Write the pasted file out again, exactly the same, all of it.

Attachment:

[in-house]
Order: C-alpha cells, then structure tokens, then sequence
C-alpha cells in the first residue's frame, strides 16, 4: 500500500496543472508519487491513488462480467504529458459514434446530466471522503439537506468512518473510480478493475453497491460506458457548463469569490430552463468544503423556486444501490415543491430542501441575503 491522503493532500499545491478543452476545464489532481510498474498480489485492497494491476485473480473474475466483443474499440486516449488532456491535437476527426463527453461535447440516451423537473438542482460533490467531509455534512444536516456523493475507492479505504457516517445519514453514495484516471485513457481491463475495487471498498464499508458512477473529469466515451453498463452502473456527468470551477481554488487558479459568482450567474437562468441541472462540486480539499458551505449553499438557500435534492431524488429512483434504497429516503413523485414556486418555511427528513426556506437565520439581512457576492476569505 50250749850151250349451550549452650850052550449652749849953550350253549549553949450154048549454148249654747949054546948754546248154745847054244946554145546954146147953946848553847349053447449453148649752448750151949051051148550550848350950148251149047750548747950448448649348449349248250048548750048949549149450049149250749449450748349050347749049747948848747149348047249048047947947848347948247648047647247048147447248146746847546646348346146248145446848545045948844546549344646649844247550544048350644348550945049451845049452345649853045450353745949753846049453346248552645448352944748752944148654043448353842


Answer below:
[in-house]
Order: C-alpha cells, then structure tokens, then sequence
C-alpha cells in the first residue's frame, strides 16, 4: 500500500496543472508519487491513488462480467504529458459514434446530466471522503439537506468512518473510480478493475453497491460506458457548463469569490430552463468544503423556486444501490415543491430542501441575503 491522503493532500499545491478543452476545464489532481510498474498480489485492497494491476485473480473474475466483443474499440486516449488532456491535437476527426463527453461535447440516451423537473438542482460533490467531509455534512444536516456523493475507492479505504457516517445519514453514495484516471485513457481491463475495487471498498464499508458512477473529469466515451453498463452502473456527468470551477481554488487558479459568482450567474437562468441541472462540486480539499458551505449553499438557500435534492431524488429512483434504497429516503413523485414556486418555511427528513426556506437565520439581512457576492476569505 50250749850151250349451550549452650850052550449652749849953550350253549549553949450154048549454148249654747949054546948754546248154745847054244946554145546954146147953946848553847349053447449453148649752448750151949051051148550550848350950148251149047750548747950448448649348449349248250048548750048949549149450049149250749449450748349050347749049747948848747149348047249048047947947848347948247648047647247048147447248146746847546646348346146248145446848545045948844546549344646649844247550544048350644348550945049451845049452345649853045450353745949753846049453346248552645448352944748752944148654043448353842